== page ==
An Annotated & Illustrated Collection of Worldwide Links to Mythologies,
Fairy Tales & Folklore, Sacred Arts & Sacred Traditions
by Kathleen Jenks, Ph.D.




Also see The Leylines of Nuremberg
 and Report on a Regression Session on the Leylines of Nuremberg

The Three Norns
© Craig Mullins

9 January 2004:
Author's Note

Nuremberg, once known as Nornenberg, Norn's Mountain, is where the three Norns were said to live.  They answered to no one.  The two great deity-families of the Nordic-Germanic world, the Vanir and the Aesir, were themselves subject to this ancient female triad, for the Norns were older than the oldest god.  Among themselves, the oldest and original Norn was Urd -- other variants of her name include Wurd (Old High German), Wryd (Anglo-Saxon, commonly translated as "Fate"), Weird (English), Urth, Urtha, Urdr, Urda, Ertha -- our word "earth" is derived from her.   She was the Norn of destiny.

The second sister was Verthandi, "Being," or the one who governed the present moment.  The third was Skuld, often translated as "Necessity," as in the "necessity" of repaying "a debt that all must pay" -- i.e., death.  Thus, Skuld was the death-Norn who determined the length of each life.  It was said that when Doomsday arrived, it would be Skuld who would lay the death-curse on the whole universe.  Interestingly, shamanic-bard-poets known as skalds were Skuld's servants -- in their hands was the creation of visionary literature.

The three Norns were known collectively as Die Schreiberinnen, "the Writing Women," who wrote the on-going book of Destiny in which they revealed the deep secrets of the universe.  They were the "three mysterious beings" of the Prose Edda -- High-One, Just-as-High, and Third.  Sometimes they were depicted spinning the webs of fate but this is a Graeco-Roman influence from myths of the Three Fates, or Moirai.  The Norns originally carved records of each destiny into staves of wood.  They were writers, not spinners.

They lived in a womblike cave under Yggdrasill, the great ash that was the World Tree.  Near their cave was the cosmic wellspring of life, destiny, and justice -- Urdarbrunnr, the "Well of Urd."  To preserve the life of the World Tree, the Norns annointed it daily with white clay from the spring and gave it pure, shining water from the well.  This water later fell back to earth as dew -- when harts (deer) grazed on the dew-moist branches, their milk turned to honeyed mead, the elixir of life, which feeds the gods and warriors of Valhalla.  The gods themselves gathered daily around Urd's sacred Well, for this assembly-place was the gods' court of law where they solved problems and  settled legal disputes.  Led by Odin, most arrived on horseback except for thunder-god Thor, who liked to wade through the rivers en route to Urd's Well.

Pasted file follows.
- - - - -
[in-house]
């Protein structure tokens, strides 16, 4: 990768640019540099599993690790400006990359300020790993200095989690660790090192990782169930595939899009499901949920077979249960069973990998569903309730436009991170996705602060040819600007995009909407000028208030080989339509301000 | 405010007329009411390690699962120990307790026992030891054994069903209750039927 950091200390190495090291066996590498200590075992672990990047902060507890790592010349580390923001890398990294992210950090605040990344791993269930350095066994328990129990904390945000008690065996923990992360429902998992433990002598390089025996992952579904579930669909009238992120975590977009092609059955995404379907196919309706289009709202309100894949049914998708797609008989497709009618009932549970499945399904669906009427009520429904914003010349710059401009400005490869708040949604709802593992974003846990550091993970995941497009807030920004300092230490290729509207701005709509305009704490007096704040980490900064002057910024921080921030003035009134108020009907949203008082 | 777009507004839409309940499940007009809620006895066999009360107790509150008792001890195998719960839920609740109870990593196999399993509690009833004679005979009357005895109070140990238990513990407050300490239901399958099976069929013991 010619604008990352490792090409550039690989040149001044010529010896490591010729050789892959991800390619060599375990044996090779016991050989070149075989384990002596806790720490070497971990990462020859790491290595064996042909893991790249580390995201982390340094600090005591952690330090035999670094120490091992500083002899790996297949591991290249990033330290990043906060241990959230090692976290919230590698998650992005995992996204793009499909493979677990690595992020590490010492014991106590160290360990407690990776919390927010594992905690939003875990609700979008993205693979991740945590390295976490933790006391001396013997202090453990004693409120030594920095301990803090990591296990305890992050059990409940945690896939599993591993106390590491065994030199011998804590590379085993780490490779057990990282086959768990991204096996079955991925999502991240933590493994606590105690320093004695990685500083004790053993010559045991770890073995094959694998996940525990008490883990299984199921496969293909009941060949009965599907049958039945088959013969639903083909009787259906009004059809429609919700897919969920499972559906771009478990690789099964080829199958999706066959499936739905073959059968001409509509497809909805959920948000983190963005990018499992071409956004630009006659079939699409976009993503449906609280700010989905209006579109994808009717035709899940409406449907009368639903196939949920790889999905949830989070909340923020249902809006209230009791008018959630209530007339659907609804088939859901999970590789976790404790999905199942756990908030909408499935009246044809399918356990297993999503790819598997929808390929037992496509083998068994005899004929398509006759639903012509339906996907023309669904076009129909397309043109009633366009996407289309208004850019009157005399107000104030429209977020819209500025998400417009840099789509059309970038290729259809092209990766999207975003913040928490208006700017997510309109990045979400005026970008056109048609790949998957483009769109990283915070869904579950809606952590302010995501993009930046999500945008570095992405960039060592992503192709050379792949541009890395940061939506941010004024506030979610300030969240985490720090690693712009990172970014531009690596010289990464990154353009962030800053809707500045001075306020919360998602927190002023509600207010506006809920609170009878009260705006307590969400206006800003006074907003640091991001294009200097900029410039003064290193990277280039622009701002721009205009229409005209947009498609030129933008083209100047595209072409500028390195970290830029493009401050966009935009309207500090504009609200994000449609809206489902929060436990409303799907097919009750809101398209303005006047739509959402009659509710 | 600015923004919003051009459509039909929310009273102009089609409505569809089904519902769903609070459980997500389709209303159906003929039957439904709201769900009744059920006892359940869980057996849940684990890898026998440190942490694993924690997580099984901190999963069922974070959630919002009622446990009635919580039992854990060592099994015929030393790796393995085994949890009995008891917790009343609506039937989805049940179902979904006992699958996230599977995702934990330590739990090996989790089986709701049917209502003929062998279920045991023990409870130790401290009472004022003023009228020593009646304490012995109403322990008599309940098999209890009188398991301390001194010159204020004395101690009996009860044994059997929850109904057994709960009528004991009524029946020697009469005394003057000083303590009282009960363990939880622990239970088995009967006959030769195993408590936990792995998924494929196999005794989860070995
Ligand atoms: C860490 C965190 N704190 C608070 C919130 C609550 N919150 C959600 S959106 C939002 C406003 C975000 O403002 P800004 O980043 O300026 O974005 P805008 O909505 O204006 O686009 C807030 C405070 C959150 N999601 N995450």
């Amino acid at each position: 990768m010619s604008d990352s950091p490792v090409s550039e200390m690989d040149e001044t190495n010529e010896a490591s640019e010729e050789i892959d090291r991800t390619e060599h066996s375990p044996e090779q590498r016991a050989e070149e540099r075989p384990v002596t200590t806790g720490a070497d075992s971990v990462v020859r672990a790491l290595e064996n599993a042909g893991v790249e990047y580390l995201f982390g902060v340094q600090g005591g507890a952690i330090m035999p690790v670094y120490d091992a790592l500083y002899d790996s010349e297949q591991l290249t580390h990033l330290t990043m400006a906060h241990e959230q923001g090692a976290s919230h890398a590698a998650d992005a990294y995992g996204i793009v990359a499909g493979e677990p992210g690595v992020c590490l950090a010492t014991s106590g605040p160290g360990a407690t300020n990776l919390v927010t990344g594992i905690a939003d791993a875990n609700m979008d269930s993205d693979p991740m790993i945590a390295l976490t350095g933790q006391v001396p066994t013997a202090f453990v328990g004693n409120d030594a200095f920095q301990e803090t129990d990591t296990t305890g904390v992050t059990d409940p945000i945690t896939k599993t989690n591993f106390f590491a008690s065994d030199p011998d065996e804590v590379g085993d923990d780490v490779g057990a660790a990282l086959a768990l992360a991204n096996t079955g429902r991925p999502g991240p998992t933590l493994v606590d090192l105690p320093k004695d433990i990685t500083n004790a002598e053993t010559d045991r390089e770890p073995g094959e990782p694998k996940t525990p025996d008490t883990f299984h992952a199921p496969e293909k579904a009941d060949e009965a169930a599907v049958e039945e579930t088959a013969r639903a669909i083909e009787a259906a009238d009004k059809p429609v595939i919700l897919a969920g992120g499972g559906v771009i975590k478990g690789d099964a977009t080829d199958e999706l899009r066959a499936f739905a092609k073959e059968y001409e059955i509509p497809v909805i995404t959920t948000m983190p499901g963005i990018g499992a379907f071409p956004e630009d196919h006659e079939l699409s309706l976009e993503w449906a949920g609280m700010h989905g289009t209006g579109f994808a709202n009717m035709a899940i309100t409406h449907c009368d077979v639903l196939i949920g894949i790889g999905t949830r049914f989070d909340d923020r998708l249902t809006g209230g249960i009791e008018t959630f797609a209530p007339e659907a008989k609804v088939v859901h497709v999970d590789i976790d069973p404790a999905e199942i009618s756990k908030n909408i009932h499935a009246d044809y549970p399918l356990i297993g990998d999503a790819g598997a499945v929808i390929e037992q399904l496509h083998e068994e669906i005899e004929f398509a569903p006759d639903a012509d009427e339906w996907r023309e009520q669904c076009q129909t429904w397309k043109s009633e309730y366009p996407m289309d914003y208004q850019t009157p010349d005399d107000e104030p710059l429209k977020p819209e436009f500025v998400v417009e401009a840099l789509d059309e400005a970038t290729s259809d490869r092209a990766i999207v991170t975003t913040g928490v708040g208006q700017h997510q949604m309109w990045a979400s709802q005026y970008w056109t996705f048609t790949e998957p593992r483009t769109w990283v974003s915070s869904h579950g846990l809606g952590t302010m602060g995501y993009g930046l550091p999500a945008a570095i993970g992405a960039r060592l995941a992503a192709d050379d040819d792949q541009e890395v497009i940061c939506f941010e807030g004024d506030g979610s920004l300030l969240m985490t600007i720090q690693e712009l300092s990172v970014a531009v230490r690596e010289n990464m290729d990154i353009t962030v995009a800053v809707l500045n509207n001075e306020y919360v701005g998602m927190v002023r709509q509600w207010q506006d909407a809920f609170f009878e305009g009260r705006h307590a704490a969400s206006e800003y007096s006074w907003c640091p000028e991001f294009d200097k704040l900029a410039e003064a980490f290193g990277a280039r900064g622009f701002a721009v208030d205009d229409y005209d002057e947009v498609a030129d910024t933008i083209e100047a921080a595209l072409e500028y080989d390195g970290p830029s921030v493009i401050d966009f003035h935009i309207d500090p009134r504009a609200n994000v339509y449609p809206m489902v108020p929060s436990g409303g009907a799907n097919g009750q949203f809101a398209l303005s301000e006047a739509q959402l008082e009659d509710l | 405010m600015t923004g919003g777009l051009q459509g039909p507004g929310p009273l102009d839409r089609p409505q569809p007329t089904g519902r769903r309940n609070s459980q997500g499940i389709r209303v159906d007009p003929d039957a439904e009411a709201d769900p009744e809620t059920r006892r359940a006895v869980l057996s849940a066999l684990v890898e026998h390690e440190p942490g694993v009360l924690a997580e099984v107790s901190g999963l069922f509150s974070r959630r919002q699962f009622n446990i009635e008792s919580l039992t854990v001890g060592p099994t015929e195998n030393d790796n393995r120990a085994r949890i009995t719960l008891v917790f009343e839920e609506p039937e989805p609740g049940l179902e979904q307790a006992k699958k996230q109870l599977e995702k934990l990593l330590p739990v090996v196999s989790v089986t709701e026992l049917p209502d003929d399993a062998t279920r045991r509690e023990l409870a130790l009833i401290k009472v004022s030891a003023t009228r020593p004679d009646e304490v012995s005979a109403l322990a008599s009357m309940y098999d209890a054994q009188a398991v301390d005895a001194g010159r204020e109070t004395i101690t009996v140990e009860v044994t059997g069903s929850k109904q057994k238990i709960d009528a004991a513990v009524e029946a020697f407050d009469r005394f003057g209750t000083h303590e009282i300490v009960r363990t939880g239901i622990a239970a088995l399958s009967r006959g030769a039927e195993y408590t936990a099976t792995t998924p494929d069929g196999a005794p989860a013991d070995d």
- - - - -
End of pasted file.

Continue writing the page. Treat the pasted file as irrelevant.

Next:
The Norns were said to live under a mountain where the German city of Nuremberg (or Nurnberg) was founded. As Katherine Neville writes:

...The original name of Nurnberg was Nornenberg -- Norns' Mountain -- where, in the ancient Teutonic myths, the three female fates called the Norns sat in a cave within the mountain, like judges, spinning, weaving and cutting the fate of every man. Nurnberg was also chosen by the Allies after World War II for the Judgment at Nurnberg, where Nazi war criminals were tried and sentenced....
That this would be the site where former Nazis were brought to justice strikes a profound resonance with those skaldic visions in which the gods' own court of law was held around the Well of Urd.

Selected Bibliography:

Davidson, H.R. Ellis.  Gods and Myths of Northern Europe. Penguin Books, 1964.
Davidson, H.R. Ellis.  Myths and Symbols in Pagan Europe. Syracuse University Press, 1988.



Here you'll find a link to a huge old map of the city of Nuremberg.

Aerial View

SamuelProut (1783-1852)

                                                          Two Views of Nuremberg

Nuremberg, 1945
© Margaret Bourke-White

Nuremberg Roofs
Steve Fazzio
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Text and Design: ©Copyright 2004 by Kathleen Jenks, Ph.D.

9 January 2004, 11:15am: created as page 2 in this series.
Completed & launched: 22 January 2004